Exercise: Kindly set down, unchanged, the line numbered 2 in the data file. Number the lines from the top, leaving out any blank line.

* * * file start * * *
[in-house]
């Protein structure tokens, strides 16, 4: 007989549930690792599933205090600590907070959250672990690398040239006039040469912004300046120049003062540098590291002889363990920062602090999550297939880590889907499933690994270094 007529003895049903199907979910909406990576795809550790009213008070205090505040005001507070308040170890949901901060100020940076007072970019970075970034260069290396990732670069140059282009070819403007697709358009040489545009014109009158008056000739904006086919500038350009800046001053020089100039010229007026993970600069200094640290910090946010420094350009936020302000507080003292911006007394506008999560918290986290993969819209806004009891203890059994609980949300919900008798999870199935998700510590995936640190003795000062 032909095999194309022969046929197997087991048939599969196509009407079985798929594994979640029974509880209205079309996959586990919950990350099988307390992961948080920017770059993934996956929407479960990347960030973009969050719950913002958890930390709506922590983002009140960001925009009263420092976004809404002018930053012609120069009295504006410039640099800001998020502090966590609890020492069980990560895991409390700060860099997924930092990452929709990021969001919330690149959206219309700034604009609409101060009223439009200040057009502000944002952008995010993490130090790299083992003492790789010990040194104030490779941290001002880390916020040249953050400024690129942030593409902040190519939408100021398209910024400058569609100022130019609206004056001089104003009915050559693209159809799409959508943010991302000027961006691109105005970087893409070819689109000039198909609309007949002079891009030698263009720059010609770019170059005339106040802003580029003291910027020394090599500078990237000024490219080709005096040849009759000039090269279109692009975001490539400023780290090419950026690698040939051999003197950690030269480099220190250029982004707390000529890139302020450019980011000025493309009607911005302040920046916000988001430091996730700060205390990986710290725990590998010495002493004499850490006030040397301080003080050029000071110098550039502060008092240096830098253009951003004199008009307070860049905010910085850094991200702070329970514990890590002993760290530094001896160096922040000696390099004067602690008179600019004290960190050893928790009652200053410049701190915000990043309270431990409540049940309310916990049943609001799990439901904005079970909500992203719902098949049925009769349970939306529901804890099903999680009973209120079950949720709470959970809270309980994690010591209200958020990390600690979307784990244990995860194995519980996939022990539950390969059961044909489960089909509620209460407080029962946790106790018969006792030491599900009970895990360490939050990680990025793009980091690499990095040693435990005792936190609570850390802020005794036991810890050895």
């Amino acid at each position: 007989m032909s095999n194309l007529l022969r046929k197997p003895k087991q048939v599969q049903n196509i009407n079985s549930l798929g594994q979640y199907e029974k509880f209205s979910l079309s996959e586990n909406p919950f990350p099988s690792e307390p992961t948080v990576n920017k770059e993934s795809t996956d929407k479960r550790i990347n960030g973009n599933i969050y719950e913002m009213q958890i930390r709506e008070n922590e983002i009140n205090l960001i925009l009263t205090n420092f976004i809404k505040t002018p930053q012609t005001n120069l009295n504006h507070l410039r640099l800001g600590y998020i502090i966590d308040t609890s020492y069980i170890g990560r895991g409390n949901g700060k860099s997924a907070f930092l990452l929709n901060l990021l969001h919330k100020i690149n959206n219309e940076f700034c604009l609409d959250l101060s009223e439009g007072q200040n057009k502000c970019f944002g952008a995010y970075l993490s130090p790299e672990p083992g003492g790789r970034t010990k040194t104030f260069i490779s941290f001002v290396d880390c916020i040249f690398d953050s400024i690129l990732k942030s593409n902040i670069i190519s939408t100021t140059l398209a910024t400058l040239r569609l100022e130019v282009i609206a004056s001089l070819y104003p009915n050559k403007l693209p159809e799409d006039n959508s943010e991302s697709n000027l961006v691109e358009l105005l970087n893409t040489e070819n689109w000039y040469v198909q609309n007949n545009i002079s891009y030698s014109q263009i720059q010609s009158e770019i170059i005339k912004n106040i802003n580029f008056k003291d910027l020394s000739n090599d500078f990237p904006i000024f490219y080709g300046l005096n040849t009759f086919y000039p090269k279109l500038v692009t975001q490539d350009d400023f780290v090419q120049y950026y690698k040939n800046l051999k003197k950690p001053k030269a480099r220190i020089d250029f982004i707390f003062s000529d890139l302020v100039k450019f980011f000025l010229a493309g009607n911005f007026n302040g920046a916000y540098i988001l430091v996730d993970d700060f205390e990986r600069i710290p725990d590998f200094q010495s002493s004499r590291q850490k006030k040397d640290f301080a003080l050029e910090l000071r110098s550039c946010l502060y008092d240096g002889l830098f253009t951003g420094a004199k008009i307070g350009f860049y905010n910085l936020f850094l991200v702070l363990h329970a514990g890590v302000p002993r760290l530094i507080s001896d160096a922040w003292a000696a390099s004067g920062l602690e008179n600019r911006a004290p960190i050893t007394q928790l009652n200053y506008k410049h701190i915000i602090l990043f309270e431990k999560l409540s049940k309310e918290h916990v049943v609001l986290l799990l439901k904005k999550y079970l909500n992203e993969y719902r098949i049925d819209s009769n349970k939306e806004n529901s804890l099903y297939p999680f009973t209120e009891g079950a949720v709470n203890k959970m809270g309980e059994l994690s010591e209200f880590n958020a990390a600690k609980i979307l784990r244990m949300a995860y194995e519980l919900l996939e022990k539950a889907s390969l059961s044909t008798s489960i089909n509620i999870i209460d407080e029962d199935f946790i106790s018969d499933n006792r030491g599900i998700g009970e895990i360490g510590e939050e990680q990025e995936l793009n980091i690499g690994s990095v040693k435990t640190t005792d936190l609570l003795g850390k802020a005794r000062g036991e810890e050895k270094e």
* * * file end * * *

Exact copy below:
């Protein structure tokens, strides 16, 4: 007989549930690792599933205090600590907070959250672990690398040239006039040469912004300046120049003062540098590291002889363990920062602090999550297939880590889907499933690994270094 007529003895049903199907979910909406990576795809550790009213008070205090505040005001507070308040170890949901901060100020940076007072970019970075970034260069290396990732670069140059282009070819403007697709358009040489545009014109009158008056000739904006086919500038350009800046001053020089100039010229007026993970600069200094640290910090946010420094350009936020302000507080003292911006007394506008999560918290986290993969819209806004009891203890059994609980949300919900008798999870199935998700510590995936640190003795000062 032909095999194309022969046929197997087991048939599969196509009407079985798929594994979640029974509880209205079309996959586990919950990350099988307390992961948080920017770059993934996956929407479960990347960030973009969050719950913002958890930390709506922590983002009140960001925009009263420092976004809404002018930053012609120069009295504006410039640099800001998020502090966590609890020492069980990560895991409390700060860099997924930092990452929709990021969001919330690149959206219309700034604009609409101060009223439009200040057009502000944002952008995010993490130090790299083992003492790789010990040194104030490779941290001002880390916020040249953050400024690129942030593409902040190519939408100021398209910024400058569609100022130019609206004056001089104003009915050559693209159809799409959508943010991302000027961006691109105005970087893409070819689109000039198909609309007949002079891009030698263009720059010609770019170059005339106040802003580029003291910027020394090599500078990237000024490219080709005096040849009759000039090269279109692009975001490539400023780290090419950026690698040939051999003197950690030269480099220190250029982004707390000529890139302020450019980011000025493309009607911005302040920046916000988001430091996730700060205390990986710290725990590998010495002493004499850490006030040397301080003080050029000071110098550039502060008092240096830098253009951003004199008009307070860049905010910085850094991200702070329970514990890590002993760290530094001896160096922040000696390099004067602690008179600019004290960190050893928790009652200053410049701190915000990043309270431990409540049940309310916990049943609001799990439901904005079970909500992203719902098949049925009769349970939306529901804890099903999680009973209120079950949720709470959970809270309980994690010591209200958020990390600690979307784990244990995860194995519980996939022990539950390969059961044909489960089909509620209460407080029962946790106790018969006792030491599900009970895990360490939050990680990025793009980091690499990095040693435990005792936190609570850390802020005794036991810890050895």